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Author gvanrossum
Recipients gvanrossum, j1m, vstinner, yselivanov
Date 2016-06-29.18:15:43
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Hm. The docs in PEP 3156 do mention that create_connection() is for clients (though it weakens this with "typically"):

I always think of TCP connections (which is what create_connection() is about) as essentially asymmetrical -- the server uses bind() and listen() and then sits in an accept() loop accepting connections, while the client reaches out to the server using connect(). And create_connection() is a wrapper around that connect() call; for servers we have create_server(). (The asymmetry in naming reflects the asymmetry in functionality and API.)

You can pass a pre-connected socket in to create_connection() for edge cases where you need control over how the socket is created and initialized or when there's a 3rd party library that can give you a connected socket that you want/need to use. Similarly, you can pass a pre-bound socket to create_server().

I guess at the lower, TCP level, there isn't much of a difference between a client-side socket and the kind of server-side socket that's returned by accept(). And maybe that's also the case for SSL (I've never actually understood most of the details of using SSL).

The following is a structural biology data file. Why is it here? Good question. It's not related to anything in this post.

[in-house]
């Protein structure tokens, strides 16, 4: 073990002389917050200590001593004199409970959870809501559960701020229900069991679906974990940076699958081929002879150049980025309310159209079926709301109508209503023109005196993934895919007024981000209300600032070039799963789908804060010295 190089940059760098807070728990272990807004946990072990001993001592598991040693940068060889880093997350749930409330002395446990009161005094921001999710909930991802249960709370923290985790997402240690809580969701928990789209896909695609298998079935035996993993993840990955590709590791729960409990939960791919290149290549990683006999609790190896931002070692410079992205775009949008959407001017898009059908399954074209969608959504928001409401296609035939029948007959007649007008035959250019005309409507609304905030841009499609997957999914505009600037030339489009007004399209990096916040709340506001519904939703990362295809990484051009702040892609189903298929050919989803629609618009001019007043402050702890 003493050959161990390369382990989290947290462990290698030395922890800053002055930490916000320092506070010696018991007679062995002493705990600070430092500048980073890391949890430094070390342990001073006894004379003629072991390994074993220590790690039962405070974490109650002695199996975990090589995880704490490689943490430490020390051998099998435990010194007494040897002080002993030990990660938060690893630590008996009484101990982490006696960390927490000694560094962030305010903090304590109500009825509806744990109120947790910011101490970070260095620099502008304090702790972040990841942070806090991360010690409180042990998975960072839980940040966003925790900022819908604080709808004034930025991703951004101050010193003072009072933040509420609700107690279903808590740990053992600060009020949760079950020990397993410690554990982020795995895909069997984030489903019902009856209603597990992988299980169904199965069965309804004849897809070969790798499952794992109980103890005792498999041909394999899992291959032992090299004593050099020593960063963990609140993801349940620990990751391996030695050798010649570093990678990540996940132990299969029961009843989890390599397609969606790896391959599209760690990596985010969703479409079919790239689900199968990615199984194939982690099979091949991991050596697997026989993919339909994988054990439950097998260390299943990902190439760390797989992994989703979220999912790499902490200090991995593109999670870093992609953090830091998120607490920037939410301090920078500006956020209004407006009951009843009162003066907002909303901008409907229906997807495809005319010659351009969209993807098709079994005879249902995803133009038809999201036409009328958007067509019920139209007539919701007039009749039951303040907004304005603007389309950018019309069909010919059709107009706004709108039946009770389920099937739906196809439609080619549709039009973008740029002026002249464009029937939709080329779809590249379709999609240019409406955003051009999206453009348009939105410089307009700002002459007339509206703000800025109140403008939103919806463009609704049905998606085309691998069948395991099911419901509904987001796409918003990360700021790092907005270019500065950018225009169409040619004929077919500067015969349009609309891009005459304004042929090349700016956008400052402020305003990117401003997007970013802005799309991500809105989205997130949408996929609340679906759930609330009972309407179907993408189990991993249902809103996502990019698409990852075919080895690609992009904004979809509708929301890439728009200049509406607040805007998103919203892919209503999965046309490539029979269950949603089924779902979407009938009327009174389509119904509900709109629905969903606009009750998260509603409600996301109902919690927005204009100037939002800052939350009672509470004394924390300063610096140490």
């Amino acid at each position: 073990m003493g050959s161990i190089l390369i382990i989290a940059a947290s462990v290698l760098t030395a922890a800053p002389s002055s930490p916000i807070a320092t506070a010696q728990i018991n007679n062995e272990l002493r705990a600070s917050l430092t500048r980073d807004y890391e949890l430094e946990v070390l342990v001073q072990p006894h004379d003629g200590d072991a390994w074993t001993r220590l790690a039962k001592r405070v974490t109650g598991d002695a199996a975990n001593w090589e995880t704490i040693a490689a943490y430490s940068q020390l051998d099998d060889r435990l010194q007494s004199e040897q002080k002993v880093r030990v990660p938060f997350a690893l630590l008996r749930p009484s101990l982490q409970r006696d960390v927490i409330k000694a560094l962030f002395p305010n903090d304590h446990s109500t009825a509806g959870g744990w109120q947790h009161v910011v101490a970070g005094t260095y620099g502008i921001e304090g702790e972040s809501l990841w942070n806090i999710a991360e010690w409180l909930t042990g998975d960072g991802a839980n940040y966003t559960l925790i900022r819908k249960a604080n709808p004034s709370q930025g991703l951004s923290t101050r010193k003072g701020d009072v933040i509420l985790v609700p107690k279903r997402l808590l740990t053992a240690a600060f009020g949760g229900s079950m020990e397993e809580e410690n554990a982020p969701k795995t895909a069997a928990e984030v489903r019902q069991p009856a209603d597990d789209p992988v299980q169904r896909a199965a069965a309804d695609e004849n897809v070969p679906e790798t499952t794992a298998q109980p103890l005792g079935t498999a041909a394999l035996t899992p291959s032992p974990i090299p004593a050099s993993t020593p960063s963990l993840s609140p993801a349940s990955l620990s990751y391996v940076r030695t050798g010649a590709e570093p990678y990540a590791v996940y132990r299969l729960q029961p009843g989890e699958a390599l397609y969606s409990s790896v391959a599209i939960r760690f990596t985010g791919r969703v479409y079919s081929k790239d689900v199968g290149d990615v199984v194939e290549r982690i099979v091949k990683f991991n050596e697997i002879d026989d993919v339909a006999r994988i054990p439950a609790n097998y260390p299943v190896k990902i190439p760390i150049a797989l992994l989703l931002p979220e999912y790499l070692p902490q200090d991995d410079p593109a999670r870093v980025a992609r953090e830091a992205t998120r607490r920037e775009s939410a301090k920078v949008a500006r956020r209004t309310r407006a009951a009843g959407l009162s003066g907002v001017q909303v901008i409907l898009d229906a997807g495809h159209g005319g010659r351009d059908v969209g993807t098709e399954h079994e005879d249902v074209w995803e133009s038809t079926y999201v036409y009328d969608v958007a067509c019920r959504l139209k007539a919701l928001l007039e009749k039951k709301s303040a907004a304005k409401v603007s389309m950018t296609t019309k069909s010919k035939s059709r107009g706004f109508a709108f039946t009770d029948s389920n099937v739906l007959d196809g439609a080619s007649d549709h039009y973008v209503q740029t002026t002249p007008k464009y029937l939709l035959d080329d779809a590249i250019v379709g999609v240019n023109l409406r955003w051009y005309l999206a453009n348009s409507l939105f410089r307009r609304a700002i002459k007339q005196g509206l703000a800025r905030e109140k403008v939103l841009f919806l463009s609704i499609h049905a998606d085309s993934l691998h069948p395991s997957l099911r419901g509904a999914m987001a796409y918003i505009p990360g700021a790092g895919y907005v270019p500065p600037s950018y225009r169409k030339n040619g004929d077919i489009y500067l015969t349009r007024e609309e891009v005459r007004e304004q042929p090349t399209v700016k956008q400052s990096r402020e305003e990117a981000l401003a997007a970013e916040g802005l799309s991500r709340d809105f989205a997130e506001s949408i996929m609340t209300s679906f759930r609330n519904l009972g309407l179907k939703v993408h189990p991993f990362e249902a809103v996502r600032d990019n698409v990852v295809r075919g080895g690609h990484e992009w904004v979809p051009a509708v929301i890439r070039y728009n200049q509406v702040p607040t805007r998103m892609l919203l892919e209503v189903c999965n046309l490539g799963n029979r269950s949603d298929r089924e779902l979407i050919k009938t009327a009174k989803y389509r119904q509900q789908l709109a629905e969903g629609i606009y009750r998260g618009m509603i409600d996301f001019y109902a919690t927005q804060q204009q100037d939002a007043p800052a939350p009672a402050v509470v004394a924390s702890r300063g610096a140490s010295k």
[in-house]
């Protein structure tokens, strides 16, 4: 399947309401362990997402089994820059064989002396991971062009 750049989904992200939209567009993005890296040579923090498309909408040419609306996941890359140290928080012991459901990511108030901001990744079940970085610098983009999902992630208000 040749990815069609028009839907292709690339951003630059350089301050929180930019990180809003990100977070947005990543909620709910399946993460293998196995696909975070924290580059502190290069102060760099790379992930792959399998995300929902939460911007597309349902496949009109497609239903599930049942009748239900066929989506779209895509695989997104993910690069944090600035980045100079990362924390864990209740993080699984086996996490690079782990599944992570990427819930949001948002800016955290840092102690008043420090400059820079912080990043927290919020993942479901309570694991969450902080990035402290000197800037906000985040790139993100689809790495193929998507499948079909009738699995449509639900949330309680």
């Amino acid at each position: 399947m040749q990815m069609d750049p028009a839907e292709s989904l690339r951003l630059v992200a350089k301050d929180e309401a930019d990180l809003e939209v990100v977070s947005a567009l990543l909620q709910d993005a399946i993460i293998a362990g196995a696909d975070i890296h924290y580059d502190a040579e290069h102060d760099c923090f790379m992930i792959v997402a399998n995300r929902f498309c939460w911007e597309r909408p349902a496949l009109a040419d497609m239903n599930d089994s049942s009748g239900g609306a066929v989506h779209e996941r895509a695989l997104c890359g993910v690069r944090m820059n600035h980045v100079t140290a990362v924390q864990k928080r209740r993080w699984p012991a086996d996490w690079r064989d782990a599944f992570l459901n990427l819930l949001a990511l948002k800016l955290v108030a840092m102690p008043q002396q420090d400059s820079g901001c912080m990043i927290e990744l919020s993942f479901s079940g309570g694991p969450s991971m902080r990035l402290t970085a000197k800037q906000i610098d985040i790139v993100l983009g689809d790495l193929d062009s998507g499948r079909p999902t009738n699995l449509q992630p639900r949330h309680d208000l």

Maybe it's just culture shock? Or maybe we just need a public API that roughly represents the pair of calls to _make_ssl_transport() and _make_socket_transport() that are currently appearing both in _create_connection_transport() and in _accept_connection2(), plus some of the code around it that's a little tricky?
Date User Action Args
2016-06-29 18:15:43gvanrossumsetrecipients: + gvanrossum, vstinner, j1m, yselivanov
2016-06-29 18:15:43gvanrossumsetmessageid: <>
2016-06-29 18:15:43gvanrossumlinkissue27392 messages
2016-06-29 18:15:43gvanrossumcreate